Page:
Interestingly, the old equation for comparing human years to dog years which seems to have been accepted as "common knowledge" is not really accurate. That is, it was commonly expressed that a year in a human's life roughly equates to seven years for your dog. Of course a more thorough explanation will include the size of the dog, the breed, the diet, sex (male or female), alteration (neutering adds to longevity), lifestyle, health care, and more.
Unfortunately though, as a rule the situation is, on balance, a little worse than the old one-to-seven ratio guesstimate for dogs. Cats have a wide variation in life expectancies but according to About.com the average is twelve to fifteen years. Another reason the 1 to 7 ratio is a myth is that different breeds of cats and dogs mature at differing rates. Some larger breed dogs can take a couple of years to mature while some small breeds are considered mature even prior to one year.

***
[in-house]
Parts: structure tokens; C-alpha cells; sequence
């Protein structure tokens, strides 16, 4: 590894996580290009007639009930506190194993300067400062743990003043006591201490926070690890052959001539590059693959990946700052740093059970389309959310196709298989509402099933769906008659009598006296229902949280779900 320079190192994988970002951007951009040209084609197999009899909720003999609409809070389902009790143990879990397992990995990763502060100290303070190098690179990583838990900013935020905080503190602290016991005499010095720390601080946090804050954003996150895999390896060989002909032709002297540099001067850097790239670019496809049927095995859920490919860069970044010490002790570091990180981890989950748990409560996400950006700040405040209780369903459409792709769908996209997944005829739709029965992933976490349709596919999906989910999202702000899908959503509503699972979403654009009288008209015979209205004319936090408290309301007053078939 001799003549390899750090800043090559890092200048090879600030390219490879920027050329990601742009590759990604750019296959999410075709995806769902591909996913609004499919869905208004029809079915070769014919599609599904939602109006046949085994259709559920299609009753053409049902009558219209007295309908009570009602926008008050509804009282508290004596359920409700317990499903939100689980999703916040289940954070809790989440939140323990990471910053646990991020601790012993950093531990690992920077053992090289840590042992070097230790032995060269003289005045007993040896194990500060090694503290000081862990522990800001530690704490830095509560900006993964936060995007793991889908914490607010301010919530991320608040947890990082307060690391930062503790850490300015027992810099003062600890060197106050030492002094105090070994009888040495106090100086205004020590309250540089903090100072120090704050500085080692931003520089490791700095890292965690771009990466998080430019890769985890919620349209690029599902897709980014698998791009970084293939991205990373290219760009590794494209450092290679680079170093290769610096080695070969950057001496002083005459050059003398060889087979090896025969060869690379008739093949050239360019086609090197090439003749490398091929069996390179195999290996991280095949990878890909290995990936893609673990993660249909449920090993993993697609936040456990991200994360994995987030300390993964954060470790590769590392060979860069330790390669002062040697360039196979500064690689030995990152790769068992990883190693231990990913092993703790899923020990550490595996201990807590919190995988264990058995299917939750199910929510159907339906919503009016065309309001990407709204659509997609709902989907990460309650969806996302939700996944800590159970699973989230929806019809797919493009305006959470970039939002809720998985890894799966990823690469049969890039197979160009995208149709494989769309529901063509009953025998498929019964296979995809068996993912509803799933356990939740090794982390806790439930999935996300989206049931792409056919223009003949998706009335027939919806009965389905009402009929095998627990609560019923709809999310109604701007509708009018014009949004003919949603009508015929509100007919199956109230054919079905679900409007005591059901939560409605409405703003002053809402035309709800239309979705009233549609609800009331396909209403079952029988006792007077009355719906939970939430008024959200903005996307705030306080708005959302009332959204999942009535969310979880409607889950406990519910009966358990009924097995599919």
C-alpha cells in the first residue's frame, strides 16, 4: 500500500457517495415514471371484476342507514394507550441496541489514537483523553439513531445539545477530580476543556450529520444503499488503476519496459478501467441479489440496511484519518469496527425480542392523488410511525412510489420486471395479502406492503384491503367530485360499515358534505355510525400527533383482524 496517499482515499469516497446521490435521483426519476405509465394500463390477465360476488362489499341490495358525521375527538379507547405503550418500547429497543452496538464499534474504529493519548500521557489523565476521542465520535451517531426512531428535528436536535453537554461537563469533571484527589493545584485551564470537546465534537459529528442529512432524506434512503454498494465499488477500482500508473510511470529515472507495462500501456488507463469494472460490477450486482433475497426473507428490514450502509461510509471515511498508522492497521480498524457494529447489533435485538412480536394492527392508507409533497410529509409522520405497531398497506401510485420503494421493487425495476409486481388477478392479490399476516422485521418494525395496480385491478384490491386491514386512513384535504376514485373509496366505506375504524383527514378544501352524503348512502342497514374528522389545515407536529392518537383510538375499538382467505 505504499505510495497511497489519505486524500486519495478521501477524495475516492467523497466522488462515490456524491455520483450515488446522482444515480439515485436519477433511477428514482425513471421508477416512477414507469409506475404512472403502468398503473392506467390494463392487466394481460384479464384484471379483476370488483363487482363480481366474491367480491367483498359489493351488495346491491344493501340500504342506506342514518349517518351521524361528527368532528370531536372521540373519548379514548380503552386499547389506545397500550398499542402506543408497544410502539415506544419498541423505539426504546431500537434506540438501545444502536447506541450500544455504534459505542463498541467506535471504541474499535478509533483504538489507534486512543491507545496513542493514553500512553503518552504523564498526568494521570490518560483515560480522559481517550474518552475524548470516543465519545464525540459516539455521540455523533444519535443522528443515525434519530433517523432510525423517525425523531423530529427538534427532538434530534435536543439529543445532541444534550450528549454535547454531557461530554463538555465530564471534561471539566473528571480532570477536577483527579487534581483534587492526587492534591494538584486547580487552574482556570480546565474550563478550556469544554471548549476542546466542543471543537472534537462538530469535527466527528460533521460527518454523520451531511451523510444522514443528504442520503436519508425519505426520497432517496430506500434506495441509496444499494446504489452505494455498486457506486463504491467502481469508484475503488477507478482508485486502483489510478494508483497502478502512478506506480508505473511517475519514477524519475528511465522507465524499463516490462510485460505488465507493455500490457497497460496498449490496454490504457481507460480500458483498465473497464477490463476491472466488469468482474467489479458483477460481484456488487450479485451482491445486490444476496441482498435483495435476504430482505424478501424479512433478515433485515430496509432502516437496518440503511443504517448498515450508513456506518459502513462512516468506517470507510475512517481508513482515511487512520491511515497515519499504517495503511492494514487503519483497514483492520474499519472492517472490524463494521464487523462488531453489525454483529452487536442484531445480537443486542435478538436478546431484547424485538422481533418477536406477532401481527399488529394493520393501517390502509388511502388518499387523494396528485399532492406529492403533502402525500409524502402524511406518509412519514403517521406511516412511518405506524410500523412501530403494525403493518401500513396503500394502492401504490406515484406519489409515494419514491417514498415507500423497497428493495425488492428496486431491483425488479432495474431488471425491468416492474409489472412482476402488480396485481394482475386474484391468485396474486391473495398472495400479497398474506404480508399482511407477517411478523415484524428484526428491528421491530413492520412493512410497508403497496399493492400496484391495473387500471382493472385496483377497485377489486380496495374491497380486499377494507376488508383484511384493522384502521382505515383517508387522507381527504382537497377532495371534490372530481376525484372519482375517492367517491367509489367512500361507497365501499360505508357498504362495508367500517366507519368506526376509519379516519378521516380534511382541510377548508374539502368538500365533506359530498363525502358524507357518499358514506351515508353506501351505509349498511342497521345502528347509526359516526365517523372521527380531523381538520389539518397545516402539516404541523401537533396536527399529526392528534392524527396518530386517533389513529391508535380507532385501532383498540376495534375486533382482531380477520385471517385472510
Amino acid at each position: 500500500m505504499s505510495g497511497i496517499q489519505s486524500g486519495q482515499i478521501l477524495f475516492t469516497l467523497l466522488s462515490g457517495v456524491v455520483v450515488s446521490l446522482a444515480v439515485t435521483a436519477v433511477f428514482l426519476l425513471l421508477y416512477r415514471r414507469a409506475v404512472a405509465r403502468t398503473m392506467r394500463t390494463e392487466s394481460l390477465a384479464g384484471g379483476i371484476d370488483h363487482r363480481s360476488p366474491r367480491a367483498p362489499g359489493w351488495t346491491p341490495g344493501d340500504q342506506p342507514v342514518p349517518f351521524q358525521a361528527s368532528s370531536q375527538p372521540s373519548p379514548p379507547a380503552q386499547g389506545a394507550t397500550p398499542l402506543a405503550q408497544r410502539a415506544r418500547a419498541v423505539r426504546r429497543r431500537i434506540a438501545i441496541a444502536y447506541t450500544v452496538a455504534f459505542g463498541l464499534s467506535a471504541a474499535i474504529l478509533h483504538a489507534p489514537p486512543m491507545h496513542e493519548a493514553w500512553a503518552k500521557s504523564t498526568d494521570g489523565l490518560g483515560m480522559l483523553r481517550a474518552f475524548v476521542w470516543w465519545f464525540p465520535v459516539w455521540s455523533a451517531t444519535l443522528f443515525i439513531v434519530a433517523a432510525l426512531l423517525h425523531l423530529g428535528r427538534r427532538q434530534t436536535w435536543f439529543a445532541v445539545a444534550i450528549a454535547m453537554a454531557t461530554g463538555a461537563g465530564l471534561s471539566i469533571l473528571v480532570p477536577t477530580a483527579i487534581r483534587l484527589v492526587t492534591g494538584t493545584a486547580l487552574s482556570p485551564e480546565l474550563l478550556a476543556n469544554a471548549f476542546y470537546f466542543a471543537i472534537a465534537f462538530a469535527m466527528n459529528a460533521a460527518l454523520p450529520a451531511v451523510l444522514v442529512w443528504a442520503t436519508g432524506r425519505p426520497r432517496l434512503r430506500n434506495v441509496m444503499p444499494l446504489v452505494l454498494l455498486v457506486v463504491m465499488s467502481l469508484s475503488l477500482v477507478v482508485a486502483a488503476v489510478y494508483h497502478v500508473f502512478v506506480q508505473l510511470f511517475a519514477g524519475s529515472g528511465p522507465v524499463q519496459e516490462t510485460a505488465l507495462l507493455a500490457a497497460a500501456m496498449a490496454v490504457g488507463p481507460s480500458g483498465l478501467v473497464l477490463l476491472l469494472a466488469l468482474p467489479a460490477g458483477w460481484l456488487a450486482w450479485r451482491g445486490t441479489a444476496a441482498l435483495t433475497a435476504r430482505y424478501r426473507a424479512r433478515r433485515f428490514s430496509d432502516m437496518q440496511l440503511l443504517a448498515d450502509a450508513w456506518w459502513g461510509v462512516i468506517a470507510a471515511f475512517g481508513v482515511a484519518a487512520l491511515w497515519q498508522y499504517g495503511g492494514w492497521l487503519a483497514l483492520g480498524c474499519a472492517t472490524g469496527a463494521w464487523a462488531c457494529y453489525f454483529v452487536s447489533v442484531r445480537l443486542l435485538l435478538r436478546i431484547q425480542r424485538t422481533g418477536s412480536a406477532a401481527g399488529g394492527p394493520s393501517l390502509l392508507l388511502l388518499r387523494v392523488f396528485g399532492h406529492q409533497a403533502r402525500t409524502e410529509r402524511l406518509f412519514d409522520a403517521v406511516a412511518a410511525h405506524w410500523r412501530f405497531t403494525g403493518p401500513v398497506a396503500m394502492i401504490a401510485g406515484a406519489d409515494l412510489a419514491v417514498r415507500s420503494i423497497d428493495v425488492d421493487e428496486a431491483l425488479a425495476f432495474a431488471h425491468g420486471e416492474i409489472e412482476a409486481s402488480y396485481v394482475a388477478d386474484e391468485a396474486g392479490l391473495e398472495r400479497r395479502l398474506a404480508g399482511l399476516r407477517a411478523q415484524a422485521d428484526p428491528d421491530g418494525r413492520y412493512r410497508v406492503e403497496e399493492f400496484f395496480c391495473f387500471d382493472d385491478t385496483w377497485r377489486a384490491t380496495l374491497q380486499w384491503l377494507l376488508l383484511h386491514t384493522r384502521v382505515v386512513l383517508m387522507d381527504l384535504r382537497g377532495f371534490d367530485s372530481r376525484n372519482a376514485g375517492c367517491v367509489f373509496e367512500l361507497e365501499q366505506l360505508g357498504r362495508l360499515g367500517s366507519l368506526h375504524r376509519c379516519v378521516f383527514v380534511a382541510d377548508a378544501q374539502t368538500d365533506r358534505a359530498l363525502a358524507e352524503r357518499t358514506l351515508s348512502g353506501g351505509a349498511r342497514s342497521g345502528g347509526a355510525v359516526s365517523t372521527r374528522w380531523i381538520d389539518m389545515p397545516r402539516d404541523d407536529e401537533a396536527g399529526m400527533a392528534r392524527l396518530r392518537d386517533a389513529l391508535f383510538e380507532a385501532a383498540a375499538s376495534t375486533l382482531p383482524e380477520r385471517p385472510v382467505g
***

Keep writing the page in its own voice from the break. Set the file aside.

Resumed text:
Follow this link for an excellent graphic representation of comparing human versus dog years.
Consider for example a Siberian Husky which is obviously a medium size dog (around fifty pounds for an average adult male). At the age of two the dog will actually be situated in his relative-to-humans-age of early to mid-twenties. Now it is known that, generally speaking, the larger the breed of dog the shorter the lifespan. A good article from WebMD: Which breeds live the longest. Smaller mixed breed dogs can live several years longer than their larger relatives.
Bottom line: life is short, even shorter for your animal so cherish him or her while you have a chance. Go out more and spoil them a little more. Inevitably we all will eventually lose our pets but we can make changes now so that the memories are even sweeter! Make sure to take plenty of pictures and videos too.